Bail was set Friday at $1 million for the mother accused of helping her son Juan Riveracover up the death of 6-year-old Jadianna Larsen last month.
Lisa Suzanne Burton will next appear in court with Rivera in August.
Rivera, then Burton, made brief appearances Friday morning in a Sacramento County jail courtroom before Sacramento Superior Court Judge Gregory Haas and a long row of photographers. Rivera, 25, is being held at the jail without bail on allegations that he killed Jadianna with a blunt-force instrument.
The girl’s charred body was found May 28 in a remote field off a county road in rural Glenn County. Burton, 46, is being held on suspicion of being an accessory after the fact, accused of helping her son cover up the crime. Both return to Sacramento Superior Court on Aug. 7.
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Burton had been held without bail since her May 29 arrest. Her attorney, John Buchholz, called on Haas to lower Burton’s bail to $100,000. Haas ultimately agreed with prosecutors who asked for the $1 million bail, saying the amount should be set high pending further review as attorneys continue to gather evidence and statements in the case.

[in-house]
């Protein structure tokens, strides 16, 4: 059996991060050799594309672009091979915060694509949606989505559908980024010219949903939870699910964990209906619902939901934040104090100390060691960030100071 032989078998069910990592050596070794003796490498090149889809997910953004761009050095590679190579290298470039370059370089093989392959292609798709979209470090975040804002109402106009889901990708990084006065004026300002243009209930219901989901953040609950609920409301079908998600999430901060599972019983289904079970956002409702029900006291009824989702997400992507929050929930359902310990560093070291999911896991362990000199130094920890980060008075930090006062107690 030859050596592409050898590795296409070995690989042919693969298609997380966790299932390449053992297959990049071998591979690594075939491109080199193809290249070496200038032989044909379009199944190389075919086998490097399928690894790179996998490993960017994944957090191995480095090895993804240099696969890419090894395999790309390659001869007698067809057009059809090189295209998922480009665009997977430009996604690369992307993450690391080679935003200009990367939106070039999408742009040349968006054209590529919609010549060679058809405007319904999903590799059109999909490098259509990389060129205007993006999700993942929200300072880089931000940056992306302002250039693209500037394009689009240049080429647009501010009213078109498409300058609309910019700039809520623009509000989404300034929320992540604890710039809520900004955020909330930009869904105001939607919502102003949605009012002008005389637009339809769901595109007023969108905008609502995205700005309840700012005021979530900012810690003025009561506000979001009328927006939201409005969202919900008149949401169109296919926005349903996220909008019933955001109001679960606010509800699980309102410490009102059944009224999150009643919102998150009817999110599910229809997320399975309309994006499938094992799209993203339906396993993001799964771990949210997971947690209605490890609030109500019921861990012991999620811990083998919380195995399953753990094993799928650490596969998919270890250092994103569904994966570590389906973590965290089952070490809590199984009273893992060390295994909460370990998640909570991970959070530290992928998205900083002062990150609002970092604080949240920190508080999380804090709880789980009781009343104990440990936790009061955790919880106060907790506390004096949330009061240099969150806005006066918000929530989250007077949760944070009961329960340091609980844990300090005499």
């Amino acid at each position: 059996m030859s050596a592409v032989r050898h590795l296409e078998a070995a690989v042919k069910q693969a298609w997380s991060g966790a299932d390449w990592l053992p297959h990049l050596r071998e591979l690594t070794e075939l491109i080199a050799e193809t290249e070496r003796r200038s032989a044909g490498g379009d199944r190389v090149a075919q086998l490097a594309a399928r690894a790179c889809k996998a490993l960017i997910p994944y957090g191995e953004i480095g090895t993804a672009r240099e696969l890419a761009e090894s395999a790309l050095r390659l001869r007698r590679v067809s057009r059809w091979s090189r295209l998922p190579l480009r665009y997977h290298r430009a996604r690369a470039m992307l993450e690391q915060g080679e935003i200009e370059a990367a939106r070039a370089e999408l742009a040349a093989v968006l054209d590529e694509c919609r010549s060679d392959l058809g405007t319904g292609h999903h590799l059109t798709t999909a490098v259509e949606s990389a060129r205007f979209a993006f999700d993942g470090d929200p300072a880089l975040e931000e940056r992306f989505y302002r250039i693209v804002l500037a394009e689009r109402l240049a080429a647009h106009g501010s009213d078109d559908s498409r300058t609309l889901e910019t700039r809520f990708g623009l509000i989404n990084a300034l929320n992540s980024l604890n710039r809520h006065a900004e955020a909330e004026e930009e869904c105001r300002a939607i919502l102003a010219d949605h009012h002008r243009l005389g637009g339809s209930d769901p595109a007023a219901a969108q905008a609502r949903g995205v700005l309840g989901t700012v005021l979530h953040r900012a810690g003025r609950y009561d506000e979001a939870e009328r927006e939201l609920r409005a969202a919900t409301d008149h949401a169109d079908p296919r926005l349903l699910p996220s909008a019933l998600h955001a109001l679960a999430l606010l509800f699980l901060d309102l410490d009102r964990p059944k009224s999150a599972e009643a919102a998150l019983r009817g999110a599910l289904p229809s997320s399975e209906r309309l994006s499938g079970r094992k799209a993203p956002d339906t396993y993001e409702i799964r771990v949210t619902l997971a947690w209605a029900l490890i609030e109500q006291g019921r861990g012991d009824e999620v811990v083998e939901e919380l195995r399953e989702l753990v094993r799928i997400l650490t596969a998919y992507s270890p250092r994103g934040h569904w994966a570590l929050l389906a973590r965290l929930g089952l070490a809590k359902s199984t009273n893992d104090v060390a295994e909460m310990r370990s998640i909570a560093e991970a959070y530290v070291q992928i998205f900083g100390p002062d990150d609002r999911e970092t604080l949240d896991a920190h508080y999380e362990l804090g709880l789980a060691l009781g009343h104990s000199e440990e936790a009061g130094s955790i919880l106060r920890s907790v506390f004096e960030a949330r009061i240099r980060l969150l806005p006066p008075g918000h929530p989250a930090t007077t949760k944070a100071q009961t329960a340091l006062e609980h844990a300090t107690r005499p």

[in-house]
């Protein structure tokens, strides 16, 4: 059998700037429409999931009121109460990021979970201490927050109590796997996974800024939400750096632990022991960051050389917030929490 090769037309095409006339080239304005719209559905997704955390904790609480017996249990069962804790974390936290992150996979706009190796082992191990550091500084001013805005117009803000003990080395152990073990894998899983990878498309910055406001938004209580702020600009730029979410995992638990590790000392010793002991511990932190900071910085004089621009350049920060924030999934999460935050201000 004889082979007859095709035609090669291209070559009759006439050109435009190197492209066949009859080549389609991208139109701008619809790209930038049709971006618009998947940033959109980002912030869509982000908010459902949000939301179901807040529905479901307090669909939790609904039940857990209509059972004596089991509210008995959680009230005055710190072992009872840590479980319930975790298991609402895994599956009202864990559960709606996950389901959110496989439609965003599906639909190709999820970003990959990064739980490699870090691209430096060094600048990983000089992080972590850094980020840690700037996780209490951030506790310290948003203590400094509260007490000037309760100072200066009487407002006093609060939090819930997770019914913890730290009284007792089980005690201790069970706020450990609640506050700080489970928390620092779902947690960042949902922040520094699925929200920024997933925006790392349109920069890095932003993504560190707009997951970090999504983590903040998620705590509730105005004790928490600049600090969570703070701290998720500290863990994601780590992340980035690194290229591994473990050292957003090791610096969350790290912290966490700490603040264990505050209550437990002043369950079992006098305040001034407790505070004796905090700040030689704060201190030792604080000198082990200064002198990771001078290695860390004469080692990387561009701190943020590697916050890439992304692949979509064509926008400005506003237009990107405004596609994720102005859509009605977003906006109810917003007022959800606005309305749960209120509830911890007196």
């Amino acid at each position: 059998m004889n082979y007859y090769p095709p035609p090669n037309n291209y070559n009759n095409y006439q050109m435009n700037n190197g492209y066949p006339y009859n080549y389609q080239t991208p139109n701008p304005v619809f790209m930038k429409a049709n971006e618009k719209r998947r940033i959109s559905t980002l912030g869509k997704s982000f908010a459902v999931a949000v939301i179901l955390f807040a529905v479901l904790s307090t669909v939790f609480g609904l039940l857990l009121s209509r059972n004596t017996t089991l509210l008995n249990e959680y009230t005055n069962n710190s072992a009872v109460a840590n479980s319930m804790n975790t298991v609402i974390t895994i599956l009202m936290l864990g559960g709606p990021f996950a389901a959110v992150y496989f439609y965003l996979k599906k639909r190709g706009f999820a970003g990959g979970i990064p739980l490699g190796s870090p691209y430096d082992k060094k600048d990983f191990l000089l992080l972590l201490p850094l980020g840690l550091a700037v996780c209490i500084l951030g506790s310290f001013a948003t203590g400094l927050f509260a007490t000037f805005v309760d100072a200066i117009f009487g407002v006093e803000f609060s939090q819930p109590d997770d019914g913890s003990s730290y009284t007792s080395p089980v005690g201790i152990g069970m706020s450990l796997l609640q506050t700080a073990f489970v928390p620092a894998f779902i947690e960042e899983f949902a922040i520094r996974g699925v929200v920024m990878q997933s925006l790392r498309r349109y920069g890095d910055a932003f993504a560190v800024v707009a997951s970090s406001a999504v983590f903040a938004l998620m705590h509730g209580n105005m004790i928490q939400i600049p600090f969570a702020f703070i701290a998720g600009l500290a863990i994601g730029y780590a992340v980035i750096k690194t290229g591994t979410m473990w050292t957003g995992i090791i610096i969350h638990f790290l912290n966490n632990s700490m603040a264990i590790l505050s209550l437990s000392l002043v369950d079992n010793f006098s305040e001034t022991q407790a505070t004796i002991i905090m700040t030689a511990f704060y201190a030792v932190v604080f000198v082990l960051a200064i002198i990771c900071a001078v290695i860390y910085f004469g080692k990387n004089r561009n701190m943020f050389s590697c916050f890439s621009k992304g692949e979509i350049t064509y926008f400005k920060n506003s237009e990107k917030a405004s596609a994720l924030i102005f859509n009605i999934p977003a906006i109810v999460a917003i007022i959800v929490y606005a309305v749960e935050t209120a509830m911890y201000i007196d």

Rivera, the boyfriend of Jadianna’s mother, Tanecia Clark, was supposed to be taking care of the child at a Martin Luther King Jr. Village apartment on May 28 while Clark was undergoing mental health treatment, authorities said. Rivera told authorities he suffered a series of seizures that day and when the episodes had passed hours later, Jadianna had vanished.
On Friday, Haas also ruled on photographers’ depictions of the mother-and-son defendants, upholding an earlier ruling that photographers and videographers could not capture images of their faces until their attorneys had the opportunity to gather more information in the case. Attorneys for the two had argued that print and broadcast images of Rivera and Burton would unfairly prejudice potential jurors and jeopardize the defendants’ right to a fair hearing.
On Friday afternoon, the District Attorney’s Office nonetheless released the May 29 booking photos of the two defendants for the first time.
Haas had considered extending the depiction ban to courtroom sketches after drawings published from a June 2 hearing showed the faces of Burton and Rivera. But sketch artist Vicki Ellen Behringer defended her role from the gallery, citing case law that sketches are equivalent to a reporter’s note taking and should be allowed. Haas agreed.